Boaz Baptist Chronicles
|Posted on November 12, 2011 at 1:30 PM|
Someone recently posted…
“2 Tim 2:3 Thou therefore endure hardness, as a good soldier of Jesus Christ. Soldiers wear boots, not ballet slippers, so don't be surprised if I step on your toes and my preaching hurts your feelings.”
The one that who originally penned II Timothy 2:3, also, said...
"But we were gentle among you, even as a nurse cherisheth her children...." (I Thessalonians 2:7) Moreover, he wrote to Timothy—the SAME person, in the exact SAME chapter… "And the servant of the Lord must not strive; but be gentle unto all men...." (II Timothy 2:24)
I remember Chuck Hamilton telling me thirty-nine years ago that "you don’t need a ten pound sledge hammer for a two penny nail."
Some of the brethren are wearing combat boots in areas of life that will just as easily accommodate and even call for more delicate shoes. (“Bam Bam,” from the Flintstones, wasn’t the only cartoon character we were watching, when we were growing up, you know.)
With their self-absorbed machismo, prominantly protruding from the legend in their own mind, they have disregarded the Apostle Paul’s estimation of fitting in, for so long, that they lost its meaning. Here it is, again. “For though I be free from all men, yet have I made myself servant unto all, that I might gain the more. And unto the Jews I became as a Jew, that I might gain the Jews; to them that are under the law, as under the law, that I might gain them that are under the law; To them that are without law, as without law, (being not without law to God, but under the law to Christ,) that I might gain them that are without law. To the weak became I as weak, that I might gain the weak: I am made all things to all men, that I might by all means save some. And this I do for the gospel's sake….” (I Corinthians 9:19-23a)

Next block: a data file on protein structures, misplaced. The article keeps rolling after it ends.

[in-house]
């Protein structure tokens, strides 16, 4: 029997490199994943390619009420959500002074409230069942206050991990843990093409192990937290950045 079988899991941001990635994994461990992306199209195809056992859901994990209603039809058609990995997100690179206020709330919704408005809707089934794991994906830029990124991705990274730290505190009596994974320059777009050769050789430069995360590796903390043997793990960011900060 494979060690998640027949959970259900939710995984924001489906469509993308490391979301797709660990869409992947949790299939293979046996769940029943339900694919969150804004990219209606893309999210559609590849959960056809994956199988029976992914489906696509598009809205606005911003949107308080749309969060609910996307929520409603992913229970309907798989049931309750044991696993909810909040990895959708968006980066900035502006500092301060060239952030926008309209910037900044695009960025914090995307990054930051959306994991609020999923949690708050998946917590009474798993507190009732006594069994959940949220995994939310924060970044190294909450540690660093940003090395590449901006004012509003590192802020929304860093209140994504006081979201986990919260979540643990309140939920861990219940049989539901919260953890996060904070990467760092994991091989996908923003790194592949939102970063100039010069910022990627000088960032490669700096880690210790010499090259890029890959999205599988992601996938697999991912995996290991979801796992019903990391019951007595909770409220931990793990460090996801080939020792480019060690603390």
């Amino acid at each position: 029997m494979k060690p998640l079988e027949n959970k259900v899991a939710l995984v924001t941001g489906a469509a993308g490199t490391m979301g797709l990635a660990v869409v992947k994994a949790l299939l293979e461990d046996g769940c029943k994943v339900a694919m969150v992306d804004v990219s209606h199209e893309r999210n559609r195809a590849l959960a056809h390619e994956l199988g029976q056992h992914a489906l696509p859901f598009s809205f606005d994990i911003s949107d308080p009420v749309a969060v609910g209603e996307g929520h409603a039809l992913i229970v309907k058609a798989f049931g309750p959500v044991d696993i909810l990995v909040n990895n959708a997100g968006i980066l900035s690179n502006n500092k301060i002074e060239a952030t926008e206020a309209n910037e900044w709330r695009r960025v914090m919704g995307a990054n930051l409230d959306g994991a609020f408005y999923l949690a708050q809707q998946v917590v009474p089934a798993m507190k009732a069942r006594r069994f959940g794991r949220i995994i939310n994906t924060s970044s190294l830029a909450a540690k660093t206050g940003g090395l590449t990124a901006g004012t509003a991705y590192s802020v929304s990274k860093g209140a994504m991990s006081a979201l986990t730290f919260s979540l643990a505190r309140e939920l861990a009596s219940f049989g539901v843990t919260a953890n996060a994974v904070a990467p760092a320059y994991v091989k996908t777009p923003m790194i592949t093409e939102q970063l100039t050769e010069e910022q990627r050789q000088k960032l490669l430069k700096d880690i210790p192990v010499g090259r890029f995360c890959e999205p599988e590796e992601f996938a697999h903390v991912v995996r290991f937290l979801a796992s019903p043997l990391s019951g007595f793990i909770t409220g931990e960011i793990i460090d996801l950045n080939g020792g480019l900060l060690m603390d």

I remember, when stationed in Florida, servicemen, whose time was up, leaving the service to re-enter civilian society. Since all many of them knew and understood was the language of “grunt,” it was hard for them to get re-acclimated into normal society. Being a soldier was so ingrained in them, they were cumbersome when it came to living a life outside of the military. This prompted many of them to re-enlist. We called them “lifers,” because they just didn’t/couldn't fit in anymore into civilian life.
Being refined doesn’t make you a compromiser. It helps you fit better into society.
No one is suggesting that we shouldn’t be a good soldier of Jesus Christ. And, grunting is perfectly acceptable, when it truly has been summoned by the Holy Ghost. But, I’m afraid, brethren, the Lord has called many to spiritual refinement who are still choosing to wear combat boots.